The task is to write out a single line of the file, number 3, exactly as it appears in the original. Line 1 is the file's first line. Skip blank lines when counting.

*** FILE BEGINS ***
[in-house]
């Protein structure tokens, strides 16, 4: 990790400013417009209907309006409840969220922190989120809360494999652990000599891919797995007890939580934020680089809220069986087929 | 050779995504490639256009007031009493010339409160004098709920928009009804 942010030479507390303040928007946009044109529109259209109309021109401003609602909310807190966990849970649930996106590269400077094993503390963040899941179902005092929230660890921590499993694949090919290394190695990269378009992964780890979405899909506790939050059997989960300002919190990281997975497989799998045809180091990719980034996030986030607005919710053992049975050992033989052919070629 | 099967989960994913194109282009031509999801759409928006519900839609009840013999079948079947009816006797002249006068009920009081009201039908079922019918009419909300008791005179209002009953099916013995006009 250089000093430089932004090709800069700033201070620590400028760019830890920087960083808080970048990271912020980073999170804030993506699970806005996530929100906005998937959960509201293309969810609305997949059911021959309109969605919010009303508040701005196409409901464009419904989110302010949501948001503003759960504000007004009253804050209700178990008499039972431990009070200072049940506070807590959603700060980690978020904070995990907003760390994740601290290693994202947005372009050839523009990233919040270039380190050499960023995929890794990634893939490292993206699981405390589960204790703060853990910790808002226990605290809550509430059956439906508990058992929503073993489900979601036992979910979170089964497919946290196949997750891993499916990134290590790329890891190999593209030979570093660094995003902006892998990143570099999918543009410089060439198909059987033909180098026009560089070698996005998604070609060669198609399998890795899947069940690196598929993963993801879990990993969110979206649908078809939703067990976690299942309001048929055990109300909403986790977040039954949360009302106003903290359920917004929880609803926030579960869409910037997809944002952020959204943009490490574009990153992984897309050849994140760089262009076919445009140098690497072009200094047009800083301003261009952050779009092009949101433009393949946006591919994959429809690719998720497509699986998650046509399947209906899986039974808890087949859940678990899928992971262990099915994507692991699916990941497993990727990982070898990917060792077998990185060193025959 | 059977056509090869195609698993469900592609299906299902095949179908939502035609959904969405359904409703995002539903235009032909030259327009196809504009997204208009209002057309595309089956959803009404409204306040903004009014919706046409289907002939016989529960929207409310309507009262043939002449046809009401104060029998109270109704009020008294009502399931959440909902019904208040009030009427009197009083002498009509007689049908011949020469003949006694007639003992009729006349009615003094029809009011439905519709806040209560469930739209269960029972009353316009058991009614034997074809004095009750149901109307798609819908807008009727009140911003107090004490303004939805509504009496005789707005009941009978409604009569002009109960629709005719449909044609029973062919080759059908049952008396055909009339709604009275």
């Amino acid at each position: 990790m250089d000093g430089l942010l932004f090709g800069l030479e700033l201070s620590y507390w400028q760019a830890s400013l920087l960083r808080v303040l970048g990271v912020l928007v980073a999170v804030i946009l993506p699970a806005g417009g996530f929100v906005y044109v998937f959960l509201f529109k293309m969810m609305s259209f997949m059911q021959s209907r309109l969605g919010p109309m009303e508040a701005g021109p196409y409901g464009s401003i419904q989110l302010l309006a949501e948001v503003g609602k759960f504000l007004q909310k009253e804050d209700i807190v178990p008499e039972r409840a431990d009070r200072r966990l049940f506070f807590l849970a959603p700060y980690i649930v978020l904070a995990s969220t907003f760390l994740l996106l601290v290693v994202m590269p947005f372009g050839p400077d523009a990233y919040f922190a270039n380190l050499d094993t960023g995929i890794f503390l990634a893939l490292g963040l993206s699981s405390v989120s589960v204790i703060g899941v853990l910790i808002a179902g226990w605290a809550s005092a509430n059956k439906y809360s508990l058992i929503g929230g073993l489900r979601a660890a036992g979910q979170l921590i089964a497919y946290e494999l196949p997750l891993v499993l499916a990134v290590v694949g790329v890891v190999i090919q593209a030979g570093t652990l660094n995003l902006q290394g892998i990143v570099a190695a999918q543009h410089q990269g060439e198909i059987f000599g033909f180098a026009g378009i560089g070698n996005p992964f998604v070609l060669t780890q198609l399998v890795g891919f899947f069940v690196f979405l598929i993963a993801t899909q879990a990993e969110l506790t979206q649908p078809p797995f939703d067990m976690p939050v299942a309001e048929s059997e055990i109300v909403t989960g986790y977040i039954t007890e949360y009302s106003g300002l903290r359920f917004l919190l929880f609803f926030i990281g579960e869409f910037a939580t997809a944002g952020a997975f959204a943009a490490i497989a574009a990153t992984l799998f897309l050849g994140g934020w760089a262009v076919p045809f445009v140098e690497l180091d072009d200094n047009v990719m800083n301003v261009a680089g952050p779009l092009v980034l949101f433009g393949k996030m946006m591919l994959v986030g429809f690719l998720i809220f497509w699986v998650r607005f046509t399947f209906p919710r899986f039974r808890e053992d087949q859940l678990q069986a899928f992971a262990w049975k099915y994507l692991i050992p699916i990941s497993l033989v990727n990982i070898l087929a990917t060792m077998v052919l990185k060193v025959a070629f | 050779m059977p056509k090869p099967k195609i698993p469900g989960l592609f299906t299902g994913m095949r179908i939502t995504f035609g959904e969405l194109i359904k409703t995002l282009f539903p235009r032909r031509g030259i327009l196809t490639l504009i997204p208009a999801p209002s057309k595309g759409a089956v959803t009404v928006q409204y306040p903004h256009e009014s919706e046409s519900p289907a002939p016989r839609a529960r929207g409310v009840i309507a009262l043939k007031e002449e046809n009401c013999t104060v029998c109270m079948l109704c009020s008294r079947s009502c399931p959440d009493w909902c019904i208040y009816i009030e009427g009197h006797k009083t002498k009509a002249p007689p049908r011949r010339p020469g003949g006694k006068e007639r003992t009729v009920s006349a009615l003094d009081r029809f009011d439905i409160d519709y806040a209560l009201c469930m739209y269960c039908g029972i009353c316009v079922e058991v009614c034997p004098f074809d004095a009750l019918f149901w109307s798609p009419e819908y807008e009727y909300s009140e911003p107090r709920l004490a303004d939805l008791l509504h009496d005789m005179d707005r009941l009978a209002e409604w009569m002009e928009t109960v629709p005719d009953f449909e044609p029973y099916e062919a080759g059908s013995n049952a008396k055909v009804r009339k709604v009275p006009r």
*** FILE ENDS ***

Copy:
């Amino acid at each position: 990790m250089d000093g430089l942010l932004f090709g800069l030479e700033l201070s620590y507390w400028q760019a830890s400013l920087l960083r808080v303040l970048g990271v912020l928007v980073a999170v804030i946009l993506p699970a806005g417009g996530f929100v906005y044109v998937f959960l509201f529109k293309m969810m609305s259209f997949m059911q021959s209907r309109l969605g919010p109309m009303e508040a701005g021109p196409y409901g464009s401003i419904q989110l302010l309006a949501e948001v503003g609602k759960f504000l007004q909310k009253e804050d209700i807190v178990p008499e039972r409840a431990d009070r200072r966990l049940f506070f807590l849970a959603p700060y980690i649930v978020l904070a995990s969220t907003f760390l994740l996106l601290v290693v994202m590269p947005f372009g050839p400077d523009a990233y919040f922190a270039n380190l050499d094993t960023g995929i890794f503390l990634a893939l490292g963040l993206s699981s405390v989120s589960v204790i703060g899941v853990l910790i808002a179902g226990w605290a809550s005092a509430n059956k439906y809360s508990l058992i929503g929230g073993l489900r979601a660890a036992g979910q979170l921590i089964a497919y946290e494999l196949p997750l891993v499993l499916a990134v290590v694949g790329v890891v190999i090919q593209a030979g570093t652990l660094n995003l902006q290394g892998i990143v570099a190695a999918q543009h410089q990269g060439e198909i059987f000599g033909f180098a026009g378009i560089g070698n996005p992964f998604v070609l060669t780890q198609l399998v890795g891919f899947f069940v690196f979405l598929i993963a993801t899909q879990a990993e969110l506790t979206q649908p078809p797995f939703d067990m976690p939050v299942a309001e048929s059997e055990i109300v909403t989960g986790y977040i039954t007890e949360y009302s106003g300002l903290r359920f917004l919190l929880f609803f926030i990281g579960e869409f910037a939580t997809a944002g952020a997975f959204a943009a490490i497989a574009a990153t992984l799998f897309l050849g994140g934020w760089a262009v076919p045809f445009v140098e690497l180091d072009d200094n047009v990719m800083n301003v261009a680089g952050p779009l092009v980034l949101f433009g393949k996030m946006m591919l994959v986030g429809f690719l998720i809220f497509w699986v998650r607005f046509t399947f209906p919710r899986f039974r808890e053992d087949q859940l678990q069986a899928f992971a262990w049975k099915y994507l692991i050992p699916i990941s497993l033989v990727n990982i070898l087929a990917t060792m077998v052919l990185k060193v025959a070629f | 050779m059977p056509k090869p099967k195609i698993p469900g989960l592609f299906t299902g994913m095949r179908i939502t995504f035609g959904e969405l194109i359904k409703t995002l282009f539903p235009r032909r031509g030259i327009l196809t490639l504009i997204p208009a999801p209002s057309k595309g759409a089956v959803t009404v928006q409204y306040p903004h256009e009014s919706e046409s519900p289907a002939p016989r839609a529960r929207g409310v009840i309507a009262l043939k007031e002449e046809n009401c013999t104060v029998c109270m079948l109704c009020s008294r079947s009502c399931p959440d009493w909902c019904i208040y009816i009030e009427g009197h006797k009083t002498k009509a002249p007689p049908r011949r010339p020469g003949g006694k006068e007639r003992t009729v009920s006349a009615l003094d009081r029809f009011d439905i409160d519709y806040a209560l009201c469930m739209y269960c039908g029972i009353c316009v079922e058991v009614c034997p004098f074809d004095a009750l019918f149901w109307s798609p009419e819908y807008e009727y909300s009140e911003p107090r709920l004490a303004d939805l008791l509504h009496d005789m005179d707005r009941l009978a209002e409604w009569m002009e928009t109960v629709p005719d009953f449909e044609p029973y099916e062919a080759g059908s013995n049952a008396k055909v009804r009339k709604v009275p006009r």